Republicans Will Cave On Tax Hikes For High Income Earners
Whether it comes now or in January, President Obama is going to win the tax debate.
Byron York explains quite simply why President Obama will end up winning the current stand-off over House Republicans over the fiscal cliff and increasing tax rates on high income earners:
Republicans will cave on the question of raising the tax rate for the highest-income Americans. The only question is whether they do so before or after the government goes over the so-called fiscal cliff.
First, many in the GOP do not believe that raising the rate on top earners from 35 percent to 39.6 percent (the rate before the Bush tax cuts) would seriously damage the economy. Second, they know that most Americans approve of higher taxes on the top bracket, and President Obama, having campaigned and won on that platform, seems dead-set on higher rates. Third, they fear that if the government does go over the cliff and Democrats propose re-lowering taxes for everyone except the highest earners, Republicans would be in the impossible position of resisting tax cuts for 98 percent of the country on behalf of the top 2 percent.
It’s true that “Mr. Obama also can’t get what he wants without House Republicans. He needs their votes to extend current rates for lower-income taxpayers, as well as to prevent the Alternative Minimum Tax from hitting 27 million more taxpayers.” But think for a minute about the implications of what the Journalseems to be saying. The Journal editors believe that after January 1, when taxes will have gone up for everyone, House Republicans will block Democratic legislation that would cut taxes—that would restore the lower 2012 rates for the vast majority of taxpayers, fix the Alternative Minimum Tax, and for that matter would probably offer a compromise on dividends and the death tax better than what will be the new dividend rate of 39 percent and death tax of 55 percent with a $1 million exemption.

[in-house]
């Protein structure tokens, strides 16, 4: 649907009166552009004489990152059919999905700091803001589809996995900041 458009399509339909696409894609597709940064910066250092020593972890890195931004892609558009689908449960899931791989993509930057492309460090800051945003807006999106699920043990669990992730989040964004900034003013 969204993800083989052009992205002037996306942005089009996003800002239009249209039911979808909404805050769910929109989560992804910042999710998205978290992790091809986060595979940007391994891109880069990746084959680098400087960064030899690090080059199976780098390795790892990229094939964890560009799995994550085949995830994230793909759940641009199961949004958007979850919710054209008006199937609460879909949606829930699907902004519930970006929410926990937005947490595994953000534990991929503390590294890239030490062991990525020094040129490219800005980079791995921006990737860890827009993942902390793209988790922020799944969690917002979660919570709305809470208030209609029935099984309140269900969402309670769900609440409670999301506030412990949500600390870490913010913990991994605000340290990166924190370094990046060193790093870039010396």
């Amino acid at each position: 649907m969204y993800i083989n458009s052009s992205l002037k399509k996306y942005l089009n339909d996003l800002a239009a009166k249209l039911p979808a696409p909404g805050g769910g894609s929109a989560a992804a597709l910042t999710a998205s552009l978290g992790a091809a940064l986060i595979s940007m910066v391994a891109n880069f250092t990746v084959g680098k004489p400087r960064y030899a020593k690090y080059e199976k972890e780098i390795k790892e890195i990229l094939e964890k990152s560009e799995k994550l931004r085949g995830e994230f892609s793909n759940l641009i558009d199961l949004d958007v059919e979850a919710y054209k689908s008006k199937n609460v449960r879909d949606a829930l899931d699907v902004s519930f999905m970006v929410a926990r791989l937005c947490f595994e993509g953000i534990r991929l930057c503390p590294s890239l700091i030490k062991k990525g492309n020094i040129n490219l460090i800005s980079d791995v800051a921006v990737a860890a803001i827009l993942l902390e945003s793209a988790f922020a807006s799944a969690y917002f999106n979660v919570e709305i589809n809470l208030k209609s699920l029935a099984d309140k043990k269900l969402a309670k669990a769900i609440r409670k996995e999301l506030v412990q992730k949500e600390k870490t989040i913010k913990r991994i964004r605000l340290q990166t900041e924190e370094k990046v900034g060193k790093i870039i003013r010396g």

Will Republicans really oppose such legislation? President Obama will be beating the drums for this tax cut. Senate Democrats will pass this tax cut. If Senate Republicans vote against it, it won’t be “Senate Democrats running for re-election in 2014” who will have a tax hike on their resumes. It will be Senate Republicans who will have voted against cutting taxes. And if House Republicans block such legislation, it will be they, and they alone, insisting on higher taxes.
Of course they won’t. Republicans will fold with lightning speed after we go over the tax cliff on January 1.
York and Kristol are exactly right, of course. If we’re unable to reach a deal to avert the nation from going over the fiscal cliff, one of the very first things you can expect from the President and the Senate Democrats would be a bill that returns tax rates to their “Bush Tax Cuts” level for all taxpayers except those earning more than $250,000 per year in taxable income. Moreover, this bill would be different from a mere extension of the Bush Tax Cuts in that it would be a permanent lowering of the rates for all affected taxpayers. The GOP could respond to this with a bill that lowers tax rates for everyone, but does anyone seriously believe that Republicans are going to die on the hill of an increase in the marginal tax rates for 2% of the population by opposing a tax cut? Of course they won’t.
First of all, in such a situation the Norquist tax pledge would not be an issue at all. There’s nothing in the pledge that talks about lowering tax rates, and nothing in there that requires those who have signed it to oppose an tax cut that only applies to certain income groups. The outside pressure on the GOP to resist the President’s efforts to increase the top marginal tax rate would no longer exist, and the lobbying power of people like Norquist in this type of situation would be non-existent. Second, Republican leadership is no doubt well aware of the polling that shows that the public supports increasing rates on high income earners and, I’m certain that similar polling that the public would overwhelmingly support reducing taxes on the middle class. Were the GOP to seriously attempt to block the President’s efforts to cut taxes for the vast majority of Americans, they would suffer a political disaster of immense proportions.
President Obama knows all of this, of course, as do the Democrats on the Hill. They also know that the Republicans are most likely to get blamed if the nation does go over the fiscal cliff. The Republicans know it too, which is why you continue to hear Republicans in both the House and the Senate discussing the idea of putting revenues on the table in a much more substantial way than the negotiators in the House have done so far. The GOP has two choices at this point. They can either make a deal that includes an increase in the tax rate for high income earners while at the same time extracting in the bargain something that they want like additional spending cuts or entitlement reforms. Or, they can insist on their anti-tax orthodoxy, watch the nation go over the cliff, and then pay the price in January when Obama will be able to win this argument quite easily. They don’t have much longer to decide which way to go.